Headlines from Christianity Today On-Line for Tuesday, March 27, 2018
The Palms, the Temple, and the Nations
What made Jesus explode in the Temple on Monday is actually related to his Triumphal Entry on Palm Sunday.
(Below are excerpts from an article by Esau McCaulley. The entire article can be found at http://www.christianitytoday.com.)
The black Baptists of the South are not known for their adherence to a liturgical calendar, but we do know Palm Sunday and Easter. Palm Sunday is the tremor before the earthquake of our resurrection celebration, the birth pangs. Palm Sunday, then, is not the time for the best songs, suits, or dresses. The palms and shouts of hosanna are a preparation for something greater, the acclamation that Christ is risen.
But as the Palm Sundays have stacked one upon the other, more questions linger. What did Jesus want to teach us when he entered Jerusalem astride a donkey to the shouts of hosanna? Did he do it so that we would have a nice liturgical action of palm-waving to entertain the kids on the verge of Eastertide?
Immediately following Jesus’ arrival in Jerusalem amid waving palm branches, Matthew, Mark, and Luke record that his next stop is to clear out the Temple. What does the clearing of the Temple have to do with palms and the parade from earlier? Last and most importantly, what do these two events have to say to us as we prepare to celebrate the resurrection of Jesus in churches divided by race and class?
The Temple and palms do speak with a common voice. They reveal God’s vision for peace between the ethnicities and our reconciliation under the universal kingship of Jesus. To hear that common voice, we must pay close attention to the Scriptures that Jesus uses to interpret his actions on that fateful on the first two days of Holy Week.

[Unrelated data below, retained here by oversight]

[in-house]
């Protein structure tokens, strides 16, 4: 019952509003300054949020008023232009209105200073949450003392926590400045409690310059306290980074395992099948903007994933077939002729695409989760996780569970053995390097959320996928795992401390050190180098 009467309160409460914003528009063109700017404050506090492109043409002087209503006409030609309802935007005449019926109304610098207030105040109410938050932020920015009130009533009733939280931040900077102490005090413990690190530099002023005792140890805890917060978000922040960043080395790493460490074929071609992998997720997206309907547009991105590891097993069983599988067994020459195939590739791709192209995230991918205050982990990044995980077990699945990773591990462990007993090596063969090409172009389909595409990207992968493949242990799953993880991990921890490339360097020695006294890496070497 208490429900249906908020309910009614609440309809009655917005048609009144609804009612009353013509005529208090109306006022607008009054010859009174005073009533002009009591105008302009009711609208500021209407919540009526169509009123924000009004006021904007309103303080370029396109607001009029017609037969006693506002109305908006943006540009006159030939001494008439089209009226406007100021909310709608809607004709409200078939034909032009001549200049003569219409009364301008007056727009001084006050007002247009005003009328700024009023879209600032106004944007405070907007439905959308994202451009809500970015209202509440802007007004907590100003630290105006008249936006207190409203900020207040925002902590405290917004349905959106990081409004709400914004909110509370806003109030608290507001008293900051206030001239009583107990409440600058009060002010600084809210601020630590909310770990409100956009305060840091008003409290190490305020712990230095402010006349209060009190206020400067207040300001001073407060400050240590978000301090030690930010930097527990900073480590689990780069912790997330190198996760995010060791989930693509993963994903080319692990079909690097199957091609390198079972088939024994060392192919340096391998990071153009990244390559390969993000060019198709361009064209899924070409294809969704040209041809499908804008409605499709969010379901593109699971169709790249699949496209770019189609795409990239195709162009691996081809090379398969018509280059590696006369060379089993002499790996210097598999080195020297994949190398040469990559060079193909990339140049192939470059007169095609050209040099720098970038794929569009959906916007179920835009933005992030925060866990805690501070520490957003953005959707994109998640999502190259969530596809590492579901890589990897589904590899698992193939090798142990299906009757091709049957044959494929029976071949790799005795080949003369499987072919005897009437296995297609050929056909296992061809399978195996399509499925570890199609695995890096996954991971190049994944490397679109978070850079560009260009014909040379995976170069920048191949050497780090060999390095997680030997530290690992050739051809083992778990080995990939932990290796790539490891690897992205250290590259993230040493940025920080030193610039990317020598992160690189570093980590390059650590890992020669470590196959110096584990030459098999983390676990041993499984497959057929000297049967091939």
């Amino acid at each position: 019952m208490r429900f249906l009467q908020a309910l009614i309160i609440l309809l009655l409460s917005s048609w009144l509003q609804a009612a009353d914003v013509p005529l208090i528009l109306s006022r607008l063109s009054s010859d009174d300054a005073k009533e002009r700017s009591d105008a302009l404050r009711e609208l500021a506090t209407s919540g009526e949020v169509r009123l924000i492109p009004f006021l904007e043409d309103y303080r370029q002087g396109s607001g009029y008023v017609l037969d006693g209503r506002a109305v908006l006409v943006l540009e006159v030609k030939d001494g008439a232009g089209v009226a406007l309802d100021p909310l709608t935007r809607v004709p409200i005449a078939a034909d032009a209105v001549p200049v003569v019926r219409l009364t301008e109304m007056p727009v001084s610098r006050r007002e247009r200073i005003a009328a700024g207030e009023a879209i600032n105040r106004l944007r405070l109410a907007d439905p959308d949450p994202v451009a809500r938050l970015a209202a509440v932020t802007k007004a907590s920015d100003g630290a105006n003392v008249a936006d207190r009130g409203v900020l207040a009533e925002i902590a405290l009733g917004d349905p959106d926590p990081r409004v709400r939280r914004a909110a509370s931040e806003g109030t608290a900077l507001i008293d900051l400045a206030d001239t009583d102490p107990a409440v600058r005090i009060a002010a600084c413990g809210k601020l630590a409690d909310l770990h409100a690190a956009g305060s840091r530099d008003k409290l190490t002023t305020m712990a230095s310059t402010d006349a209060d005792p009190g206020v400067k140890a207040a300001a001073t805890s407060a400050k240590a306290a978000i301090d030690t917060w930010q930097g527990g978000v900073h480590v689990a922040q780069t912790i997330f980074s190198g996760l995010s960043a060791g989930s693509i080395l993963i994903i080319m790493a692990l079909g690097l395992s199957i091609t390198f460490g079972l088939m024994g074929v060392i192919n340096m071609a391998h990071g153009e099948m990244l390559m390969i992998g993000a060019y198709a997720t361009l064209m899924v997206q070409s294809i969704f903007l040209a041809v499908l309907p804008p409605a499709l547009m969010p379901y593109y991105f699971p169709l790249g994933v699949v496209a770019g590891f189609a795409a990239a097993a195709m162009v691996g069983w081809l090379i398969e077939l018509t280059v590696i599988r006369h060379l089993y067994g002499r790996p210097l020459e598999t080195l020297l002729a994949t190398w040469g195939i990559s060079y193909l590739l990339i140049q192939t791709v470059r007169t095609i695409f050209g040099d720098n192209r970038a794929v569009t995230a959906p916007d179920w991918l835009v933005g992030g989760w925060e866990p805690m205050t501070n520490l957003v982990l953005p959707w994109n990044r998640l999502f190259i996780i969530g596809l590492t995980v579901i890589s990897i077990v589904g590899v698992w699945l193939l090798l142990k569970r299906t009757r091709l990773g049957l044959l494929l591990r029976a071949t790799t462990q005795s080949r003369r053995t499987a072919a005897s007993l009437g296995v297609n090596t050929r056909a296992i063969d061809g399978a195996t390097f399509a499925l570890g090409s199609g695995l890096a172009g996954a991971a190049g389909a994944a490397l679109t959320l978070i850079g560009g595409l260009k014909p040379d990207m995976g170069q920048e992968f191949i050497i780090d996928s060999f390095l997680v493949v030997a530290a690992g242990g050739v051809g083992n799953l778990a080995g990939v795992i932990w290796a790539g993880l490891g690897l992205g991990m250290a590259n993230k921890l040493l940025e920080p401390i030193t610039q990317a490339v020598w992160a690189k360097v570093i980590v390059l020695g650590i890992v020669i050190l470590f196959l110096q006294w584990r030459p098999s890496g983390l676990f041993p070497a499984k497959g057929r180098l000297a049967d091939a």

Jesus’ choice of Zechariah 9:9–10, then, says that his coming means God’s plan of bringing blessing to the nations will occur in and through his reign. This reign will be known for peace between Jews and Gentiles and blessings for all. Palm Sunday isn’t just about humility; it also about the expansive kingdom of the Son.
Therefore, we remember Palm Sunday rightly when we remember that God has called the divided peoples of the earth (black, white, Latino, Asian) to peace and reconciliation. This is not anachronism. This is the application of the good news in Christ to the reality of life in our day. We must long to be reconciled to our brother or we miss a crucial aspect of what Palm Sunday teaches.
Readings from the Gospel of John for Tuesday, March 27, 2018
Jesus challenged the people who received his provision of food with these words, saying: “Do not work for the food that perishes, but for the food that endures for eternal life, which the Son of Man will give you. For it is on him that God the Father has set his seal” (John 6.27).
May I ask the readers of my blog to spend a few minutes thinking about the kind of culturally encouraged activity that ultimately perishes? What sort of activity can we do today to spend most of our energy seeking the best life possible, the life that can only be described as “eternal”?
Prayers for Tuesday, March 27, 2018
Dear God, please help us to imitate the values and actions of your beloved Son.